Development of Rigorous Computational Capabilities Based on the Invariant Imbedding Principle for the Simulation of the Optical Properties of Dust and Ice Crystals
- View All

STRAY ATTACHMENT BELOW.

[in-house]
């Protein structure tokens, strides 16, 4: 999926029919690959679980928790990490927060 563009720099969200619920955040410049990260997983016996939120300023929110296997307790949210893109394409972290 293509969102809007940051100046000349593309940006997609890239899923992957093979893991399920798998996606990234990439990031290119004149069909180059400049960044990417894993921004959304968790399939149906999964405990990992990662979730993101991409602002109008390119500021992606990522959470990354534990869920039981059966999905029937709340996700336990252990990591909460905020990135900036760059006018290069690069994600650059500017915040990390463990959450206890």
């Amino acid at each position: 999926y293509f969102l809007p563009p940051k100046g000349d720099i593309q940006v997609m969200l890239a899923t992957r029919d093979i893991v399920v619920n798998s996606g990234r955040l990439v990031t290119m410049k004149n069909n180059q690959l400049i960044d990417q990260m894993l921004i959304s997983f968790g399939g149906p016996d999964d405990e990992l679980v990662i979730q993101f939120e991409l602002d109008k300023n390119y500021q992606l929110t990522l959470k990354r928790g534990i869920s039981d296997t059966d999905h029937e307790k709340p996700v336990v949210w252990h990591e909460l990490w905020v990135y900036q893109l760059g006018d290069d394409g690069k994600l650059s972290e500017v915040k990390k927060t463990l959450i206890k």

The conventional T-matrix method to simulate the optical properties of atmospheric particles, pioneered by Waterman (1972) and further developed by others (e.g., Mishchenko and Travis, 1994), is based on the extended boundary conditions (hereafter, EBC-TM) involving integration over the particle surface, which is sensitive to surface discontinuities such as sharp edges and corners. In practice, the EBC-TM is primarily applied to regular geometries such as spheroids, circular cylinders, and Chebyshev particles over a limited size parameter range. Conceptually different from the EBC-TM, the invariant imbedding T-matrix (II-TM) method stems from volume-based electromagnetic integration. A preliminary study (Bi, Yang et al., 2013) has demonstrated that the II-TM can be applied to a much wider size parameter range than the EBC-TM. Moreover, from a practical perspective, the II-TM is feasible to be applied to general nonspherical and inhomogeneous morphologies (note, the feasibility has been demonstrated in the case of hexagonal ice crystals). The goal of this award is to develop a rigorous II-TM package to accurately simulate the optical properties of assumed irregular dust particles, polluted dust particles, soot aggregates mixed with sulfate, ice crystals with air bubbles or black carbon inclusions, hollow ice crystals, and aggregate ice crystals with surface roughness. As a useful tool for the light scattering community, the II-TM model will provide a benchmark reference to assess the numerical performance of various numerical approaches and semi-classical approaches. Furthermore, databases of the optical properties of pure and polluted dust in the solar-to-infrared regime and of ice crystals, snow flakes, and graupel particles in the microwave regime will be simulated by using the accurate modeling capabilities.Intellectual Merit :The II-TM package will represent state-of-the-science light scattering computational capabilities, which will facilitate the establishment of a benchmark reference to guide the further development of various numerical and approximate methods. The outcome of this project may substantially enhance the current level of knowledge about the optical properties of two prominent atmospheric particulate matters, dust aerosols and ice crystals. Databases of the scattering and polarization properties of pure and polluted dust and of ice crystals, snowflakes, and graupel particles will find immediate downstream applications in atmosphericresearch, particularly, in remote sensing and radiative transfer simulations.Broader Impacts :The II-TM model will directly contribute to the reduction of the uncertainties in the optical properties of dust and ice crystals that are critical to the study of airborne dust and ice clouds from various perspectives including the atmospheric remote sensing and radiative forcing assessment, and may find applications in other disciplines, e.g., bio-optics. Particularly, the database that will be disseminated on-line will have immediate applications to the studies involving ice clouds and dust aerosols by many researchers. Furthermore, this project will have a significant educational component focused on mentoring a postdoctoral researcher, training a graduate student, and developing teaching tools.